What would you do, if you had to choose between marriage or a long-distance relationship?
I was only 22 when I was faced with that decision…
Over the years I’ve endured a lot of judgment and criticism for my decision to get married at a young age. That’s just not something you’re expected to do as a modern European woman in the 21st century. To be honest, I always thought that if I would ever get married, it would be more towards my late twenties at the earliest. And marriage didn’t seem so essential to me anyway. In the Netherlands, where I’m from, lots of couples decide not to get married but sign a civil partnership instead. I never grew up dreaming of a big wedding, as this wasn’t really a thing in the Netherlands when I was a child. The weddings I’ve been to have mostly been just small gatherings with friends and family members and didn’t have more than around 50 guests.
I moved to London in 2012, around the time of the Olympics, it was such an exciting time to be in London. I was supposed to live in London only for a year before I would return to the Netherlands for my studies. But then I spotted a tall and handsome stranger at a salsa party. It took me some time to build enough courage to go talk to him, but when my friend had to leave, I thought, it is now or never. I slowly made my way across the room, almost got too scared, but then started talking to him anyway. From then on we danced all night, it was like I was living in a dream. London was definitely an exciting place to be. I never imagined my life would take a turn like this, I had been pretty much eternally single up to that point.
I met David in the summer of 2013 after I had just turned 21. Our relationship has been great right from the start, he treated me better than any guy ever had. It was so nice, I’ve never had to question if he liked me or where the relationship was going. But then in the following winter, the time came when his visa ran out. The goodbye was hard, but we planned to stay in touch. And we did. We spoke every day of the 9 months apart. In that time I visited Colombia twice. First to see if Colombia was a country I could consider living in, but I decided I’d rather not. The only other option we could see was for David to come back to Europe, and for that to happen we had to be married. So we decided to go for it. From my point of view, this was a guy I would probably have married eventually anyway, why not push it forward if that meant we could move on with our relationship? The long-distance relationship felt as if we’d put our life on hold somehow.
But other people clearly didn’t see it this way. Some people told me in my face that they didn’t give us more than one or two years. People said they just wanted the best for me, and they were concerned. I believe some of them, such as close friends and family, were genuinely concerned. But I think some people just liked being judgmental towards a young woman. They questioned David’s motives, was I sure he wasn’t using me? Like marrying me just for a visa? Or maybe he wanted to get a European passport? And was I sure I wanted to marry a Colombian? What about the drugs and all that? Was I really sure about all of this? Did I really think it through? Wasn’t I way too young to get married anyway? And what did my parents think? Well, my parents were one of the few people who had actually met David before he had to return to Colombia and they loved him! I’m so happy they have never questioned my judgment and my relationship. They even got themselves their first-ever passport, taking their first trip to a different continent, so that they could be there for the wedding.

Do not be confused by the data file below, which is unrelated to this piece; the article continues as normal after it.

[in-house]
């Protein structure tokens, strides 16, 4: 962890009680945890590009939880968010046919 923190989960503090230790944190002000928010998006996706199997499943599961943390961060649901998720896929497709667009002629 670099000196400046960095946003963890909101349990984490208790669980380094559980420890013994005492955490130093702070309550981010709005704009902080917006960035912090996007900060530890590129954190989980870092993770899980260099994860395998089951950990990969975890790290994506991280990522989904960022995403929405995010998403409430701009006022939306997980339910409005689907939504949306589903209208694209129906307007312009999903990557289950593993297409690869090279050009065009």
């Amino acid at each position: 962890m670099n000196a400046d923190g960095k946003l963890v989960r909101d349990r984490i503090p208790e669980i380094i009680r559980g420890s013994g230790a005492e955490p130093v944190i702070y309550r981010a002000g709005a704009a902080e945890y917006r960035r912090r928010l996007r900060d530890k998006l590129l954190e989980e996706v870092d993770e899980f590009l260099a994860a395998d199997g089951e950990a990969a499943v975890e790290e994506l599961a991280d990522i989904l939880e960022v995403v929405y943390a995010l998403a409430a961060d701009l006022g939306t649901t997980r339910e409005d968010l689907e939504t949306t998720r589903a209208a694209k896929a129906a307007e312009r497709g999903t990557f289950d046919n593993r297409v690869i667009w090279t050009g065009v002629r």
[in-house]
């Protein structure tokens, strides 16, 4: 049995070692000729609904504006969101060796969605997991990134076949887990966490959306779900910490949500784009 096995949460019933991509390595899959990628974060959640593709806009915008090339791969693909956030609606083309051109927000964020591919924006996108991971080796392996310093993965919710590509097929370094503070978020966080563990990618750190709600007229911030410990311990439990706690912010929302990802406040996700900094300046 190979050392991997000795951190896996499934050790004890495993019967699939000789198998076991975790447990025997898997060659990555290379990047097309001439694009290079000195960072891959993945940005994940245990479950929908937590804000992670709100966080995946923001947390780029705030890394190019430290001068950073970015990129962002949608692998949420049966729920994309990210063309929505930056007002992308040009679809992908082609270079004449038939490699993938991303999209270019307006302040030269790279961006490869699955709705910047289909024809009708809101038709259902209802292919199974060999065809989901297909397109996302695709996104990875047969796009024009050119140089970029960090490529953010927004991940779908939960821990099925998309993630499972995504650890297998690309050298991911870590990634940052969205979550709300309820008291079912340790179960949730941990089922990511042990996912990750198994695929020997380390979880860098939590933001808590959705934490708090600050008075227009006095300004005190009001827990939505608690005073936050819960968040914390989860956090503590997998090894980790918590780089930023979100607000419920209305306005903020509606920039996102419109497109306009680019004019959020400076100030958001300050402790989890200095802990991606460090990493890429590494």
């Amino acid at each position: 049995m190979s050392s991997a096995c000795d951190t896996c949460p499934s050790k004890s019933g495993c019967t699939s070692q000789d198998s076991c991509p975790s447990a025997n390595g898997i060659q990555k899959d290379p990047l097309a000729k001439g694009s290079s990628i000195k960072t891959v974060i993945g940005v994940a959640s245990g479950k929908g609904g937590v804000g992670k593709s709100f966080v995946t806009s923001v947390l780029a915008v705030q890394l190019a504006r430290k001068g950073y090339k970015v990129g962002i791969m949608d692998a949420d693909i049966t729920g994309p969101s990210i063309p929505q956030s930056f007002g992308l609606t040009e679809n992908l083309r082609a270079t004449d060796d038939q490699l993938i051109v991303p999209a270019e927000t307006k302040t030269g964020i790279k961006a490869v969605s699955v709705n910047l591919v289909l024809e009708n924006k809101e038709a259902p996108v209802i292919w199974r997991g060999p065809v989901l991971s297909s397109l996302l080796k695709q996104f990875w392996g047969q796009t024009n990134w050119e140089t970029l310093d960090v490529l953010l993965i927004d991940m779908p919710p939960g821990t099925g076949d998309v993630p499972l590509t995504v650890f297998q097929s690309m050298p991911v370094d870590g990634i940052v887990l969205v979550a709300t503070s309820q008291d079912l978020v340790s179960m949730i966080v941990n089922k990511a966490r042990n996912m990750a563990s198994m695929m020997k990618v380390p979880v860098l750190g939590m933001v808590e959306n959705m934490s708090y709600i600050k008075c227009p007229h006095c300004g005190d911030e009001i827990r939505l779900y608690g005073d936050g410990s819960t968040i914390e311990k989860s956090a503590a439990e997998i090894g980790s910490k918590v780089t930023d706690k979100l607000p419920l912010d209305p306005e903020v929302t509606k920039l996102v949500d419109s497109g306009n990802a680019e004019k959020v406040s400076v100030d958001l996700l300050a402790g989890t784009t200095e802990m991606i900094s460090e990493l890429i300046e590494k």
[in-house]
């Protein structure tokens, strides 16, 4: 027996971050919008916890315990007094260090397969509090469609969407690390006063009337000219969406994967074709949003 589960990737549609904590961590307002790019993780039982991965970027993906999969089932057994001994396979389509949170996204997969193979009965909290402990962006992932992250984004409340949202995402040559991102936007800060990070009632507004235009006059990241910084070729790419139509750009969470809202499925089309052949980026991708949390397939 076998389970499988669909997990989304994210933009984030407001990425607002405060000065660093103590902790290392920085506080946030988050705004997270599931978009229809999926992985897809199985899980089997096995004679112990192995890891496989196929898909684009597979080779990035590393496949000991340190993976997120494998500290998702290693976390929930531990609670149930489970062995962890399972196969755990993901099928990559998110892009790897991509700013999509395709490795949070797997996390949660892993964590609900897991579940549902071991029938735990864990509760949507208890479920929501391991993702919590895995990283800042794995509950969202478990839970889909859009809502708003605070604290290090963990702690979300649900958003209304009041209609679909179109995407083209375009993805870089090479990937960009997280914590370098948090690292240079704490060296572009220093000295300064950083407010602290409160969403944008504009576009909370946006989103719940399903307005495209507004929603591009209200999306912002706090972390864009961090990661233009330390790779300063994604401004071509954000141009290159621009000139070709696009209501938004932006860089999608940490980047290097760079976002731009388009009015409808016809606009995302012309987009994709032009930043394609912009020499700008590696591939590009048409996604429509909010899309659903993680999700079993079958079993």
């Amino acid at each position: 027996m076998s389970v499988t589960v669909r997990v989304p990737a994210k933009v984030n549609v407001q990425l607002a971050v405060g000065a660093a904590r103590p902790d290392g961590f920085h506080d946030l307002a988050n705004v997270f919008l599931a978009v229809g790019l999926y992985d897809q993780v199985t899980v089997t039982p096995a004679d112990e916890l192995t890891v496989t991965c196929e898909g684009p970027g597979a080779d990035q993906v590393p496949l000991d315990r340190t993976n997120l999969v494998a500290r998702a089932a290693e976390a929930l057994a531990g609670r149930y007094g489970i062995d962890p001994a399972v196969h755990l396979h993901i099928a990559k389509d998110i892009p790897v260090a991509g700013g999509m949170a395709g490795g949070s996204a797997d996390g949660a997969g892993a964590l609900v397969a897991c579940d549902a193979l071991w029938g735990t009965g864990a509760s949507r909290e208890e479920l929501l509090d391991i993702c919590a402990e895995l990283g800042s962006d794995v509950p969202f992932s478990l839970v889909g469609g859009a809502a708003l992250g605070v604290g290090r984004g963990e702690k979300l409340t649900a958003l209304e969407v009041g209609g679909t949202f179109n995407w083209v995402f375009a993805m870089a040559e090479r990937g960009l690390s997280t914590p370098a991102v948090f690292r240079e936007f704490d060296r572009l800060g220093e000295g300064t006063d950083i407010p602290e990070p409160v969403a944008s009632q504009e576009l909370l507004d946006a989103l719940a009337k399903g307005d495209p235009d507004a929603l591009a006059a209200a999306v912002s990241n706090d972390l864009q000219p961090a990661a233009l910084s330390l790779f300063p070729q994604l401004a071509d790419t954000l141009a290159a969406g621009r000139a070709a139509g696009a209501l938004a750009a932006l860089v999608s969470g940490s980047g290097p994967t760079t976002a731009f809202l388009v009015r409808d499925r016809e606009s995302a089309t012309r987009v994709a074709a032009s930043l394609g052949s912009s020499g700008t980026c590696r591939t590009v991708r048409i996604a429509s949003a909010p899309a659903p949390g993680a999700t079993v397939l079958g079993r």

I thought at the time that the criticism would be over once we were married, but in some ways, it got worse. This time it was about my age and people questioned my reasons for getting married. And I guess I didn’t feel strong enough to give some nasty replies to shut people up back then. Mostly, people would just be very surprised if I mentioned that I was married, and they would ask for my age straight away. When I mentioned my age, they asked me if I wasn’t a bit young to be married? And every time I felt like I had to justify my decisions. Every time I told people that I basically got married to get my partner a visa, and it felt horrible every time I said this. But I didn’t feel bold enough to tell people that I married my husband because I loved him. And I did love him very much, I still do. But that didn’t seem like a good enough reason to satisfy people’s judgments.
I faced the worst criticism at work. At the time I was working as a nanny for a family with two children I’d looked after for nearly two years already. The adults of the family obviously didn’t approve of my marriage, they had made that clear beforehand. But afterward I got a lot of criticism from the little girl I looked after, she was about 5 or 6 years old at the time, and she would say that she thought I was too young to be married, her parents wouldn’t allow her to get married as young as I did, and she wouldn’t want to get married that young anyway, it was just wrong and I had made a mistake. Every day I got comments like that. I suspected that it came from her parents because I don’t think a girl her age would have been so opinionated about the appropriate age to get married. But it stopped as soon as they met him because they liked him just as much as everyone always does.
I got married young and I don’t regret it. If I had to make the choice today, I would take the exact same decision I did back then. I only wish I had been more confident in defending my choices. I got married young because my husband is an absolute gem and I recognized that the moment I met him. And that’s why I married him. I’m so proud to say that today is the day we’ve been married for five years. And I still look forward to growing old with my husband.